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Cadillac SRX Plug-In Hybrid Gets Plug Pulled: Report


2012 Cadillac SRX

2012 Cadillac SRX

Citing high production costs, a GM source revealed that the automaker had cancelled plans to build a plug-in hybrid version of the popular Cadillac SRX crossover.

Back in January, GM CEO Dan Akerson indicated that launch of a plug-in hybrid SRX was likely, and that he expected electrified vehicles to make up 10 percent of GM’s production in as few as 10 years.

Since then, GM’s had a change in strategy, withdrawing their application for $14.4 billion in low-interest loans from the Department of Energy. The loans would have been used for upgrading plants to build fuel efficient vehicles (like the plug-in hybrid SRX), but GM wants to move away from government funding and the negative connotations it brings with it. Thanks to the company’s economic turnaround, GM executives are confident that required factory updates can be self-funded.

The plug-in hybrid SRX had already begun development testing at GM’s Milford proving ground when the project was cancelled.  Those close to the development feared that the vehicle could only be sold at a substantial loss, negating any financial benefit the automaker would have received from boosting their corporate average fuel economy.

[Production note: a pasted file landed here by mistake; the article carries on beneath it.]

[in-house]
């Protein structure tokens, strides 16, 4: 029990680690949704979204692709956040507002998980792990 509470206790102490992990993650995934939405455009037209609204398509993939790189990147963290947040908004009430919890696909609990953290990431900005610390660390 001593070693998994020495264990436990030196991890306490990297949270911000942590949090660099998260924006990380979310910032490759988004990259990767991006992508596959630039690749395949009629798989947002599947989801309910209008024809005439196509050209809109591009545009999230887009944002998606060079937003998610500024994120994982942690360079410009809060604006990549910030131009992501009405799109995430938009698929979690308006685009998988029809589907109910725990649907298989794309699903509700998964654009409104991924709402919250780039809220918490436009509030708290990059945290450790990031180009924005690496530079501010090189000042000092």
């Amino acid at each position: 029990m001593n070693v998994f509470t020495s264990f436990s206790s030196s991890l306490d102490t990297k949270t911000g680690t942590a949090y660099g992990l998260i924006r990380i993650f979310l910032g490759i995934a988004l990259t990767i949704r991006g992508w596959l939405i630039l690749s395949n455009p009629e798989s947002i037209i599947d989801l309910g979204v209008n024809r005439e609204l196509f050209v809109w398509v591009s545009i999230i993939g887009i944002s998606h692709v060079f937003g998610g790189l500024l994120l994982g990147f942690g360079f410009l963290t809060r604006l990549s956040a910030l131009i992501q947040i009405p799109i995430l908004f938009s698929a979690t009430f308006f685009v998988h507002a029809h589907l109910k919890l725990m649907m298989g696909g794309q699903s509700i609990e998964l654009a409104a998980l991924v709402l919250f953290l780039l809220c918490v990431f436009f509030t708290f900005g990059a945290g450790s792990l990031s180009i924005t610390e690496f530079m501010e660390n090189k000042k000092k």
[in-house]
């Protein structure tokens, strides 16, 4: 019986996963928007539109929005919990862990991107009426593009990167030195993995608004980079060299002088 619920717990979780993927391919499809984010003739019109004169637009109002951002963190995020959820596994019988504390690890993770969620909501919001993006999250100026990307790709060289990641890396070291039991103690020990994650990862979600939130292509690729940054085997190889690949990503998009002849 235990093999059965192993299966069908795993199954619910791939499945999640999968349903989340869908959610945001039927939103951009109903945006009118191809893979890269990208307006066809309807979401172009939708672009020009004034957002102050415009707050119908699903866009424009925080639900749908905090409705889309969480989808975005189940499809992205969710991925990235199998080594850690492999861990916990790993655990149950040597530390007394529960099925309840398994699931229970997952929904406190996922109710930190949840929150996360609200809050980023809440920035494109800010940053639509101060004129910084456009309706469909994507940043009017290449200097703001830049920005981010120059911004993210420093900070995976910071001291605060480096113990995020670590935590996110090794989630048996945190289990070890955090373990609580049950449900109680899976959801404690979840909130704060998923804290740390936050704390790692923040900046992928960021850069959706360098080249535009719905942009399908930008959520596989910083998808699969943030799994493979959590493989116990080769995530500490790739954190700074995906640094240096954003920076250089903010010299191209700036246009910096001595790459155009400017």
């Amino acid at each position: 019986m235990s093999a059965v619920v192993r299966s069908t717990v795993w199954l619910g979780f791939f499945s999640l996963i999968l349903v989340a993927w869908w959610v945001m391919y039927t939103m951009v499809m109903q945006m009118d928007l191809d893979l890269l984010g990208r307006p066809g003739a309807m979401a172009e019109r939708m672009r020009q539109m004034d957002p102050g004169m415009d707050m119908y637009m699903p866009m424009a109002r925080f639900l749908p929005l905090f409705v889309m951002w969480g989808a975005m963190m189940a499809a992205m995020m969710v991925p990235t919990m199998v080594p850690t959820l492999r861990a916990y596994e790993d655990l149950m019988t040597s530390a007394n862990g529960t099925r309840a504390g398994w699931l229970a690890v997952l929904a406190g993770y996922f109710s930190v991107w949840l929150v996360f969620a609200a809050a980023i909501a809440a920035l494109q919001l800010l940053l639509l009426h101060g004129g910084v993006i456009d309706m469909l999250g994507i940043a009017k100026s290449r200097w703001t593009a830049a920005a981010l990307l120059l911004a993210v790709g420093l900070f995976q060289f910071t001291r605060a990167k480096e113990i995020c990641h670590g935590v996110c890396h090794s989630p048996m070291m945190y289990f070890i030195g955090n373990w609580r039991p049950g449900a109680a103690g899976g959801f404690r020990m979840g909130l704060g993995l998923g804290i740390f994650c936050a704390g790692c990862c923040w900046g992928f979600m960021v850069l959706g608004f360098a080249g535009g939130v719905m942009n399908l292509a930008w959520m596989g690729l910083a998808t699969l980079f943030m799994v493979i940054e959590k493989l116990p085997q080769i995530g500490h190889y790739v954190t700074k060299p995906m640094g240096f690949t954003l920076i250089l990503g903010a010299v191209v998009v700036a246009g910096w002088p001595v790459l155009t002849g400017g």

GM already has the Chevrolet Volt extended-range electric vehicle (or series hybrid, if you prefer), and is expected to launch a small minivan using the Volt’s powertrain for the 2013 model year.

[Detroit Free Press]

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Comments (3)
  1. Sounds like Team GroupThink is back at GM. Take an idea that could differentiate a brand in the market -- then let the ducks with MBAs peck it to death.
    Look at the Cien. Stunning, breakthrough design. An Audi R8 -- years before the R8 came out. What happened? Team GroupThink got involved -- and you got the XLR instead. More money than the Z06 Corvette it was based on -- but not as fast or as good handling.
    They sold maybe 3 of them.
     
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  2. @Michael, I really think it came down to cost on this one. Chevy's received a lot of flak for the price of the Volt, yet rumor has it that each $41k sale is at a loss. Would buyers have signed up for a Caddy SRX Plug-In Hybrid if it cost $15k more than the gas version? Probably not.
     
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  3. Kurt, that's where Team GroupThink screws up. The only reason the technology for the Volt's in a Chevrolet instead of a Cadillac in the first place is because somebody thought GM had to go head to head against Toyota and the Prius. Why? Cadillac, when it was truly the standard of the world, was known for its innovations. And those innovations weren't launched on Chevrolets first. They were breakthrough -- and only available to people with money. So now GM's trying to attract people with the means to plunk down big dollars to Chevrolet dealer -- who are accustomed to jamming people into Cobalts or Silverados instead of treating them like kings. It's just stupid all the way around.
     
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